Australia is a little unique in this regard as someone can be considered black aborigine with 1/8 heritage. (How they figure that one of the great grandparents was 100% aborigine, I don't know) but the effect is that there are red-headed, freckle-faced whitish dudes acting as spokesmen for 'their indigenous communities.' He's getting a little gray now, but you can still see red tinges on retired Aborigine leader Geoff Clark.

At first I thought it was a joke, but it's full on. Perhaps it highlights how ridiculous the whole black/white distinction really is. These are arbitrary artificial distinctions made by people who think skin pigmentation is somehow relevant when nothing could be further from the truth. As you stated, all men are created equal.

You're right in stating that the emotional charge in this debate blurs people's thinking. It's because this whole concept has been so abused overtime. What should have been a non-event, the color of someone's skin, has been used to demean whole sectors of mankind for centuries. That's why I love the Jane Elliott blue eyes brown eyes thing, and particularly how she reversed the whole Hilter thing making the blue eyes inferior. But, in reality, she could have chosen any physical trait to make her point. Height. Short versus tall. Weight. Fat verses thin. Sex. Women versus men. Skin. Black verses white. What about attached ear lobes or detached. At any point these differences, which we all have, can be used against people. None of them are legit.

General Norman Schwartzkopf recounts a incident where his father spoke to him on graduating from military school. He said something to the effect of "Don't ever think you've earned any of this. You have simply taken advantage of what you were born with. You were born into the most privileged class of people on the face of the earth, as a male in a white, American, protestant, middle class family. And all your opportunities opened up from there. You didn't earn or deserve any of it you just got it by lot."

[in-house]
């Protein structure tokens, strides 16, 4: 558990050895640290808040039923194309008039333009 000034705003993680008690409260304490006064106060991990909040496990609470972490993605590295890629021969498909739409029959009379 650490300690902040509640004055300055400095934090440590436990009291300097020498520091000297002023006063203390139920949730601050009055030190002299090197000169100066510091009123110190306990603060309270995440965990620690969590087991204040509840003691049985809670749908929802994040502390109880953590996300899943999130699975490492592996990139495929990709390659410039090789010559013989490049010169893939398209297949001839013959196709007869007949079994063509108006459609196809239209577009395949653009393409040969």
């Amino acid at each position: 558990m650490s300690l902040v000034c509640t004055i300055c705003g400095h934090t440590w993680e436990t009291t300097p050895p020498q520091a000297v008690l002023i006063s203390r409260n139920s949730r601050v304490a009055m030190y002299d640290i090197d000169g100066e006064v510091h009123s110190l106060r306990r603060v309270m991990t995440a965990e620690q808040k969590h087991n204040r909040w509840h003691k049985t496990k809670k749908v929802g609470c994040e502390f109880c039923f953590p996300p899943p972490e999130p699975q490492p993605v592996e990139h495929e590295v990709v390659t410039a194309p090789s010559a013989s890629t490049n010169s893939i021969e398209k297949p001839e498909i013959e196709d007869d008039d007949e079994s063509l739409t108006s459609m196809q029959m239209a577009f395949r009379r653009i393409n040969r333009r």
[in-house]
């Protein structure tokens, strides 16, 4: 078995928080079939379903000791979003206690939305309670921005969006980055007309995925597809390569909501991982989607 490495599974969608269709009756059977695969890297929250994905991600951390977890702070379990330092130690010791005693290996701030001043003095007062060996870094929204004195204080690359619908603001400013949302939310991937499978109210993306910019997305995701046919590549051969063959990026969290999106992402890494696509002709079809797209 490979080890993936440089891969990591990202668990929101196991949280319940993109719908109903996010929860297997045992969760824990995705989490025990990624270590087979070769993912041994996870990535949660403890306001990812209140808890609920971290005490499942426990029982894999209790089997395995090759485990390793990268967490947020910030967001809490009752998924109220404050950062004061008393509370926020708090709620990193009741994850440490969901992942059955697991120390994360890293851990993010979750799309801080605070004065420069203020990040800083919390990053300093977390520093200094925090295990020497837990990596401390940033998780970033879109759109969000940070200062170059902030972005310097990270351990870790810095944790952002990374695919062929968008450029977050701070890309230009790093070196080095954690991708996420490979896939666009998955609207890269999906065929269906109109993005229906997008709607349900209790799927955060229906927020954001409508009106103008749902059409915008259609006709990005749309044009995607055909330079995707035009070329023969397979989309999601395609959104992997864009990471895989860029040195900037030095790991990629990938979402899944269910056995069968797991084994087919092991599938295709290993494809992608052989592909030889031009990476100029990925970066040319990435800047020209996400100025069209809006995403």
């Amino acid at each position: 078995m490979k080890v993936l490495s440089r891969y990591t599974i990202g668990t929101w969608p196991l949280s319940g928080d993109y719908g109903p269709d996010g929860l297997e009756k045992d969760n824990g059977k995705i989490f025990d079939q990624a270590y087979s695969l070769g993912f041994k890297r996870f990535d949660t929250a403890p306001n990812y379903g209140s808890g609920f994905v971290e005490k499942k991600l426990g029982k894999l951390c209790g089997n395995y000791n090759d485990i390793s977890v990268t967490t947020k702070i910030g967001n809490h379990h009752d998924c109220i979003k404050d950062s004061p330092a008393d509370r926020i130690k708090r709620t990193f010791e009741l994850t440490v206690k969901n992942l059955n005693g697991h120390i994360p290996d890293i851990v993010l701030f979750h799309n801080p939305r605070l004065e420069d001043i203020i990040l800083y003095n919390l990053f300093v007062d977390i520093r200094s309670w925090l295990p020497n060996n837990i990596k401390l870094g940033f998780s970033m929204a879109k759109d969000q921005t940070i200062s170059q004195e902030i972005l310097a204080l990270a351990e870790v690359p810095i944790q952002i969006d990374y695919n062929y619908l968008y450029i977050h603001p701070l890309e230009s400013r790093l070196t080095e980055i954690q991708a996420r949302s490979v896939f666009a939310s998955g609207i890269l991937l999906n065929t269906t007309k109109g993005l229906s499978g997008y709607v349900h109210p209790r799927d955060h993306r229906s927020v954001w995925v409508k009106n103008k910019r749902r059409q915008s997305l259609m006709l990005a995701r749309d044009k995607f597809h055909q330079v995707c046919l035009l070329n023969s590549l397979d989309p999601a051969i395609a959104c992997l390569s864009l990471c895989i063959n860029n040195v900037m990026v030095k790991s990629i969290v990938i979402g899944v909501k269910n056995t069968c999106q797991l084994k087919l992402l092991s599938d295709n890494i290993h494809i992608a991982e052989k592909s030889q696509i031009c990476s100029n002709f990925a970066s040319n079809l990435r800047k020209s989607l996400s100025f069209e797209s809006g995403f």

All men are created as equal by God. It's mankind that fails to recognize that...

Peter said...

Hey, looking at the Geoff Clark photo again. Honestly, he looks more Irish than anything...

Onyx Stone said...

Yeah, I checked the photo. What a hoot!

And by the way, I have one attached, and one detached ear-lobe. What a freak!

Ian said...

Onyx Stone: Comments on my previous post leave me wondering whether I should be ashamed of the post.

As one commenter on that thread, can I say I don't personally think you should be ashamed. I'm sorry if my comment led you to feel that way - my sole reason for linking to the discussion on was I thought it was very relevant to the discussion. I accept I could have made it more clear that there was no more pointed subtext.

I think it's clear that you were asking questions rather than making assertions, and whilst it is possible to ask very loaded questions, I didn't have the impression that yours were.

If you were guilty of anything, perhaps it was just not taking into account discussions happening elsewhere in Blogpower about racist attitudes. It might be thought unfortunate timing... Equally, I probably brought too much of that with me to your thread.

I love the quote in which Martin Luther King looked to the day that persons "will not be judged by the color of their skin, but by the content of their character."

Indeed, and quick may it come.

Peter said...

No guts, no glory...

Seriously, the value of blogging is in debating ideas like this, in learning from each other.

Anonymous said...

Dear Peter,
I am doing a project over The Declaration of Independence and I am stating how the Declaration's phrases have not guided the nation and I read how you described how you agreed that the quote "all men are created equal" is meant to say everyone on the earth is eaqual. But I was wondering if you could write about how it had not guided the nation. That way I could use you as one of my sources. Would you consider doing that?